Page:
The Orlando Shooting: One Year On

orlando

A Mural on Belfast’s Falls Road highlights the Orlando shooting. Source: Mr. Ulster

Lewis Sloan, Contributor

 

Next month marks the one year anniversary of the deadliest mass shooting in US history. On June 12th 2016, Omar Mateen entered Pulse Nightclub in Orlando, Florida and opened fire to deadly affect. On that day, and the weeks following, the news was flooded with the grim details of the night. 50 people dead. 53 injured.

I recall being unable to hold back tears as the BBC aired text messages one of the victims had sent to his mum, while hiding in a stall in the bathroom – the bathroom that Mateen would later enter and open fire. Such fear the victim must have felt, I thought. Imagine being that mother. So unable to help save someone she had brought into this world – powerless.

Owen Jones, a journalist and author, was accused of ‘storming’ out of a Sky News debate because the people he had been debating with seemed to refuse to acknowledge this as a homophobic attack. It was an “attack on all people having the freedom to go out and enjoy partying”. I paraphrase the words of a sky news reporter at the time, in rebuttal to Jones referring to the event as an “attack on the LGBT community”.

Obviously, although at the time we were not certain, this was proven to be an act of extremist terrorism. But does that automatically mean that it is not also a homophobic attack? Why did news outlets and the public then, and now, seem to want to discard the fact that this was a homophobic hate crime?

My father, as I entered the living room a few days later, turned to me and said “It seems now that they’re thinking what he did was not a hate crime, but a terrorist attack, in the name of ISIS.”

I could feel my blood running hot for a moment.

Why can’t it be both? If it were a Jewish synagogue this gunman had stormed into and killed all inside, as Jones pointed out, it would have been both an act of terrorism AND an anti-Semitic attack.

I didn’t, and still do not fully understand why people seem to want to totally dismiss the fact that it had been LGBT people that had been killed. It seems inconsequential to some that it was a gay bar that Mateen had targeted.

The bar chosen was not a coincidence. In this instance, it was a specific attack on this group of people. I’m sure the attacker had many motives but he ultimately decide on that venue. In the coming weeks, as the news cycles turn their attention to Orlando once again, this erasure will undoubtedly be found again in reports.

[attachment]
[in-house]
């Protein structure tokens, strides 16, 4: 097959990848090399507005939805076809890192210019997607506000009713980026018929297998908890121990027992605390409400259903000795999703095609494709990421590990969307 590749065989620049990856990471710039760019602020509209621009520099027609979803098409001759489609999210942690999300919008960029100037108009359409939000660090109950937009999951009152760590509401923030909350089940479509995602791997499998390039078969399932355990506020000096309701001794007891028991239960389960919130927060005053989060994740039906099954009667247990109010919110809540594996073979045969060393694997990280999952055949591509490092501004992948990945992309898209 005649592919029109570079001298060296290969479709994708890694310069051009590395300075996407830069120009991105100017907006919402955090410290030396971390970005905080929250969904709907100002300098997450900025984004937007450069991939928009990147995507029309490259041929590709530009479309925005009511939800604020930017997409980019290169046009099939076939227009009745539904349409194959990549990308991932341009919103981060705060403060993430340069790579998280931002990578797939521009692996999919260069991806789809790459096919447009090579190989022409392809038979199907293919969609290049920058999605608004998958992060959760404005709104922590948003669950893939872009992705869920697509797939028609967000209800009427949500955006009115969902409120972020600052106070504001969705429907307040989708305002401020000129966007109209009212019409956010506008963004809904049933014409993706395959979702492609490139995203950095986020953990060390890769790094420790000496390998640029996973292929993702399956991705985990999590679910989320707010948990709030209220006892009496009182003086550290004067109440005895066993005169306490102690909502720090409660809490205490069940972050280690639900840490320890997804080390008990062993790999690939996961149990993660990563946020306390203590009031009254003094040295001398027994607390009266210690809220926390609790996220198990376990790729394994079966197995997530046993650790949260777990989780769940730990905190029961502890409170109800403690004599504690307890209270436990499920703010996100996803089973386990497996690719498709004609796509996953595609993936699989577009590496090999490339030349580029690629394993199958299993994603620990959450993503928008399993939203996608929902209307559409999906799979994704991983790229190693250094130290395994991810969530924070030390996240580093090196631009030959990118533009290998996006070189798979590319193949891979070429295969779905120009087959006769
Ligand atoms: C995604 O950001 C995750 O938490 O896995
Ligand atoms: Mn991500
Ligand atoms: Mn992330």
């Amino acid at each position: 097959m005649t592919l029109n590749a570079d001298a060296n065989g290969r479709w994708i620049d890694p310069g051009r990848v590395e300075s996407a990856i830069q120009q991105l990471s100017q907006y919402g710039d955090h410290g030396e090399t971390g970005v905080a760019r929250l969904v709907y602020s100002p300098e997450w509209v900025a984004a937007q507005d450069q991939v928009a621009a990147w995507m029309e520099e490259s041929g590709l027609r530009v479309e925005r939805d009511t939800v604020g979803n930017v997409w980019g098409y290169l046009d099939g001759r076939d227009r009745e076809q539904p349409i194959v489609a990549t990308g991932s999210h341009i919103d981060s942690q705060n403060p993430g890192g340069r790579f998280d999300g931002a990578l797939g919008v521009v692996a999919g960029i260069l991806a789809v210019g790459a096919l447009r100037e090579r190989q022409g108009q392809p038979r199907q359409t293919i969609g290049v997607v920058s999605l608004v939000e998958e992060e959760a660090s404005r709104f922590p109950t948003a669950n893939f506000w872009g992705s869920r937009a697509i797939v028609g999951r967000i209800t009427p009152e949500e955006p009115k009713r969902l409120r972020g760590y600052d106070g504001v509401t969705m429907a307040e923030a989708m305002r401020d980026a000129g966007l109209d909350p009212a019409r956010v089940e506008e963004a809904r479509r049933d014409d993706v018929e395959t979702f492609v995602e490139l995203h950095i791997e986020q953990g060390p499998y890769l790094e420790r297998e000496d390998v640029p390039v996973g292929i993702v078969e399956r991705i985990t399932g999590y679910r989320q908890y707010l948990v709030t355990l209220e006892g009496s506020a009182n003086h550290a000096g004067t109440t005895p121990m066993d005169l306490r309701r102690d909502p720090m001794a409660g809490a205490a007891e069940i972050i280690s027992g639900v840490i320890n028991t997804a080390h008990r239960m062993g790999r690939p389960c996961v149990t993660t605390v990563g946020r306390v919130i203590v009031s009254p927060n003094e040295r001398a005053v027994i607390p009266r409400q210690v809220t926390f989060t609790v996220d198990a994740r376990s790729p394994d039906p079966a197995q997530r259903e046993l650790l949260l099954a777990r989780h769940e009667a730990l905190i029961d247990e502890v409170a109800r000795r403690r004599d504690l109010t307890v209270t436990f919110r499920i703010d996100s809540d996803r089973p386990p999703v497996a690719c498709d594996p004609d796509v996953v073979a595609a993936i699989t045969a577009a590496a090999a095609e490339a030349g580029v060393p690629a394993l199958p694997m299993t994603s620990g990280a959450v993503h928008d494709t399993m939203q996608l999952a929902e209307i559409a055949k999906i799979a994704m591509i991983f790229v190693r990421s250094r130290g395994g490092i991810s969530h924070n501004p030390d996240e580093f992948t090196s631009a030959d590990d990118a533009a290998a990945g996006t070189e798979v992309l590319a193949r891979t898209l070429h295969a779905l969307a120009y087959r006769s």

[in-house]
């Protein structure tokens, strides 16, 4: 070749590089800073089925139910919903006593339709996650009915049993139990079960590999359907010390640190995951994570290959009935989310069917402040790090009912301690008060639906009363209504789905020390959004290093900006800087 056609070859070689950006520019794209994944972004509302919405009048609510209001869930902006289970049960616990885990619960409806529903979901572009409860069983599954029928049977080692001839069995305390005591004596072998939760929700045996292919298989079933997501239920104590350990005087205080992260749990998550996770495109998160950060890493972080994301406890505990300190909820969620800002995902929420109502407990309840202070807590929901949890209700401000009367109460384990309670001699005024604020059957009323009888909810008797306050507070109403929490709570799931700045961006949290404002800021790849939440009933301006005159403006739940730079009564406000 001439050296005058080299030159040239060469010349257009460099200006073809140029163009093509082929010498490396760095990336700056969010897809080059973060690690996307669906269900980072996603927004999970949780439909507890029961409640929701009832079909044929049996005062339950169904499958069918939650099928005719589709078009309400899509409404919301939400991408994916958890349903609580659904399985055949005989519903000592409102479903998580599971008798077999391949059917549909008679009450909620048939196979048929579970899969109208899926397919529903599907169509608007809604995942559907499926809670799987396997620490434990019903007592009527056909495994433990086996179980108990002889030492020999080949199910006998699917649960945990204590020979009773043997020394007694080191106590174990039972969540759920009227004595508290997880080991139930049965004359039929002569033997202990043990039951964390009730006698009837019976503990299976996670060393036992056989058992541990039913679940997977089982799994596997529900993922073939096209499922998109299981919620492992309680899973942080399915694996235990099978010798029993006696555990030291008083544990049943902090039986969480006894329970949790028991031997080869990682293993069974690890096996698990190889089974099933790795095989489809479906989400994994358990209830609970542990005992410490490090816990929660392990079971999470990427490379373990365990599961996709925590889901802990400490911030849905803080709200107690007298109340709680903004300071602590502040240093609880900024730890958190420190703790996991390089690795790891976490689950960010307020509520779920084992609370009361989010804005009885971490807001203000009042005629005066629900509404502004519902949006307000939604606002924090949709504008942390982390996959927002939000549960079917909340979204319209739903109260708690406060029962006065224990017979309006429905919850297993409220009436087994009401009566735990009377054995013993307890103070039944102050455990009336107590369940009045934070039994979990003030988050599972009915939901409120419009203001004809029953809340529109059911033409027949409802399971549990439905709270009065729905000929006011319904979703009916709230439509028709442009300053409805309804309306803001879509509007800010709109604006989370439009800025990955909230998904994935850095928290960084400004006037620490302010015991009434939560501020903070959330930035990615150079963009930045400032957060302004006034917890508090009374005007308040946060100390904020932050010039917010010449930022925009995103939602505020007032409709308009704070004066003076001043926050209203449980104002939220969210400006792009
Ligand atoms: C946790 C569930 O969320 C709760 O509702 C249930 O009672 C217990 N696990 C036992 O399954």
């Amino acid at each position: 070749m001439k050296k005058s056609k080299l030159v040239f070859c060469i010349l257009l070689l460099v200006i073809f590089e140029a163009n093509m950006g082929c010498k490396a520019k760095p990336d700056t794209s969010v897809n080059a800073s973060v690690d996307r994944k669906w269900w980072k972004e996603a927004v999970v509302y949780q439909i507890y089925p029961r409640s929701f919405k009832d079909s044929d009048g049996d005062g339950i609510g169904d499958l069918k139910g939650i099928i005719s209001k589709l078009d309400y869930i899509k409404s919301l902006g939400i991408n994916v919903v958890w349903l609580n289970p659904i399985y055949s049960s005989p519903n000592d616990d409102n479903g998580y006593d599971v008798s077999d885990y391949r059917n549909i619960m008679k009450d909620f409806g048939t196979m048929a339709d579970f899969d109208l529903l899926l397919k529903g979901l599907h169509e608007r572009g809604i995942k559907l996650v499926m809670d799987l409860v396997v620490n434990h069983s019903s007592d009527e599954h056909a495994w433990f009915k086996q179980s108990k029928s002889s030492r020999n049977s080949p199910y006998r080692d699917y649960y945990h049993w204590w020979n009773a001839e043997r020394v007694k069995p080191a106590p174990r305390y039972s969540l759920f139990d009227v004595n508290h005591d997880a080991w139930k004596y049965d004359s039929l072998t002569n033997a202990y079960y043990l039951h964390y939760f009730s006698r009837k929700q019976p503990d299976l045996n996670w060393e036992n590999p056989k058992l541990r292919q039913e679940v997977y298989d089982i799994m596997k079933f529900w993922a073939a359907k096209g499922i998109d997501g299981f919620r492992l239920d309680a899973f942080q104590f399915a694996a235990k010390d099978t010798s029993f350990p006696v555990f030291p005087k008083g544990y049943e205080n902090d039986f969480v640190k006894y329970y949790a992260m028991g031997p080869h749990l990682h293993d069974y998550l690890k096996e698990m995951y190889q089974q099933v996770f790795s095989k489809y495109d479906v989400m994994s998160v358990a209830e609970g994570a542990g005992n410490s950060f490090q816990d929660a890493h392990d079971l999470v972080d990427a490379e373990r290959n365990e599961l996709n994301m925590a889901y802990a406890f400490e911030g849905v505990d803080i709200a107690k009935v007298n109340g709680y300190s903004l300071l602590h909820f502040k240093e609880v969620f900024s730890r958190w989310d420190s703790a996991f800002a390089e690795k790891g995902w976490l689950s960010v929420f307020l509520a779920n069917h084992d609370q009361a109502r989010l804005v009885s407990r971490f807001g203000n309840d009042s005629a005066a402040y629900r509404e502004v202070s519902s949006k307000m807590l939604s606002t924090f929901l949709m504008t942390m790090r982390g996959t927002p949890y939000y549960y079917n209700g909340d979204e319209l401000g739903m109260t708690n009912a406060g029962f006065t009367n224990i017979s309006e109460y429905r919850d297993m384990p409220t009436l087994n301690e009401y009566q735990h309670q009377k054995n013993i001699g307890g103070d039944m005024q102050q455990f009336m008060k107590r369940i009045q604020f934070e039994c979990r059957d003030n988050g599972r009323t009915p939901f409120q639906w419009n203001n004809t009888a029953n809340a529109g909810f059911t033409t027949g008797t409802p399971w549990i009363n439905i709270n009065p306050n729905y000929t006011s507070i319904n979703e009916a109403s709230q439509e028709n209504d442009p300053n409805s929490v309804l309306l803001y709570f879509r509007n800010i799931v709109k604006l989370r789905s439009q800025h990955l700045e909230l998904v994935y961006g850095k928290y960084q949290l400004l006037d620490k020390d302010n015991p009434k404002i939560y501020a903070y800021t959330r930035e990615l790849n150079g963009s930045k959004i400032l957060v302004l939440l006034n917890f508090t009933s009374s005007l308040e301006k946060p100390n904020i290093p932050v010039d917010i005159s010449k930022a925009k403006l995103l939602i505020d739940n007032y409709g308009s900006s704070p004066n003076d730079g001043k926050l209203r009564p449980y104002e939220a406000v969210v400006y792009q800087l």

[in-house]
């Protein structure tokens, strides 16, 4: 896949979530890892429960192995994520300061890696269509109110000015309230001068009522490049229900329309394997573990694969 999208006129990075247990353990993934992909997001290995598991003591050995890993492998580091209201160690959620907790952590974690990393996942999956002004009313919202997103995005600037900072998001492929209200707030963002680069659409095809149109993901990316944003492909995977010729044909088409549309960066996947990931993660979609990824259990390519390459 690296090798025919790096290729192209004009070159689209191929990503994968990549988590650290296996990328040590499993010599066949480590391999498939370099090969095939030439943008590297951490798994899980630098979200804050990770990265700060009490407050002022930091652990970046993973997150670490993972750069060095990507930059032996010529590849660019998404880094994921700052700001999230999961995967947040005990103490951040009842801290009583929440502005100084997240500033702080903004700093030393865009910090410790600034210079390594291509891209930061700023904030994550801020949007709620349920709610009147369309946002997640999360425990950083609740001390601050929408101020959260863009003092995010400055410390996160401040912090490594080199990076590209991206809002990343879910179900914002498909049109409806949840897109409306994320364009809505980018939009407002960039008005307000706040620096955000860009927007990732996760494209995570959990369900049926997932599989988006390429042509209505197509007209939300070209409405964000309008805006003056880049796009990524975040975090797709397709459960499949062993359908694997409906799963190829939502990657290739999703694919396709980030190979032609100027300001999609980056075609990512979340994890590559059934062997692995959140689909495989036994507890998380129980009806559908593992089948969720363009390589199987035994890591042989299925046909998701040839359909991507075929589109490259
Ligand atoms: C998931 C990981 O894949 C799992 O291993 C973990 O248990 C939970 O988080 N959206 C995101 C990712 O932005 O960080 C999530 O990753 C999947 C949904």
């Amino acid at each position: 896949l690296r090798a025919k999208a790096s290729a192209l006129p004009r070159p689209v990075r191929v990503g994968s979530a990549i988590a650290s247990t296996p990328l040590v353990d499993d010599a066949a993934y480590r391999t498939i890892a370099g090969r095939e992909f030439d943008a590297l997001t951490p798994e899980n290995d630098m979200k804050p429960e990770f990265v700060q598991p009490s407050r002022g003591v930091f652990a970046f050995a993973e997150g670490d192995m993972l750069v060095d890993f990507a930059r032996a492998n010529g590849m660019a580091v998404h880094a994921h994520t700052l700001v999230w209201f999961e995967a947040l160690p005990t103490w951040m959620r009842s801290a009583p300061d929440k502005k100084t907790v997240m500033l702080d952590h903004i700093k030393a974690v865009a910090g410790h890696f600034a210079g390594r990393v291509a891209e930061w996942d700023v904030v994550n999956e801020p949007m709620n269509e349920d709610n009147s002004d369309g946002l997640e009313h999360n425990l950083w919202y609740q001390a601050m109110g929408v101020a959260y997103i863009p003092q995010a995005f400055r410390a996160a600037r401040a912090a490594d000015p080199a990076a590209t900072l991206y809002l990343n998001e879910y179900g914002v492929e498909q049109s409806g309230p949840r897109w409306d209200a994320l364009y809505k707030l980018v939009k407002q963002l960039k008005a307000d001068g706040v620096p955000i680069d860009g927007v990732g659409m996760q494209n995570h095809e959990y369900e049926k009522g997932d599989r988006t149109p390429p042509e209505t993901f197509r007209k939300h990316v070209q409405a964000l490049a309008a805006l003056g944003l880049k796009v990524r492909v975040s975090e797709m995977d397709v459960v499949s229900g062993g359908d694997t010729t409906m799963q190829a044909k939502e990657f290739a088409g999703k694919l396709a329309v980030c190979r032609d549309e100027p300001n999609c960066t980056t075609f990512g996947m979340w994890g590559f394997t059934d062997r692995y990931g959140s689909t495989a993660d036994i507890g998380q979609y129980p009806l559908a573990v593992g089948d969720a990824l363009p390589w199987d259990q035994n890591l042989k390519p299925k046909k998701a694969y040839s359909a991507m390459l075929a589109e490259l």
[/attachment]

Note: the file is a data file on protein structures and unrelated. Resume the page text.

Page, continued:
The reality is, this event does not just go down in history with a long list of religiously motivated terrorist attacks. It also joins the list of countless brutalities LGBT have suffered for centuries for not fitting it, for their same-sex desire, for not being CIS gendered etc.

The attack joins the likes of 9/11. But it also joins the likes of the murder of Charlie Howard, or Chay Reed, or Matthew Shepard, of the victims of the bar-bombing in Atlanta in 1997. To dismiss its connection with them is to diminish the struggle and threat of violence that LGBT people, especially LGBT people of colour (we cannot discount the fact that the club was hosting ‘Latin night’) have been facing for years.

By avoiding, and at times erasing the LGBT aspect of these individuals’ identities, we are avoiding and erasing the grievances, abuse and murder suffered by members of the LGBTQ+ community.

By discounting this, we discount the boy who was told that the severe homophobic bullying he is suffering in school is just the result of “boys being boys”. By discarding this, we discard the transwoman who is told she is being “too sensitive” when suffering verbal abuse on the street as she tries to get to work.

By avoiding this we discount the true nature of the name-calling, the threats, the violence. By discounting this we forget that by the time an LGBT person is hiding in a nightclub bathroom, waiting for what is to be their final moment, that in a way, they may have been here before, many times in their life. They’ve seen and lived with lesser, but still destructive versions of this hate and violence behind the gun that is to end their life. By refusing to call this what it is: both an Islam extremist terrorist and a homophobic attack, we risk forgetting that by the time the person sends a final text message to their mum to tell them they love her, that painfully, perhaps this fear isn’t so new after all.

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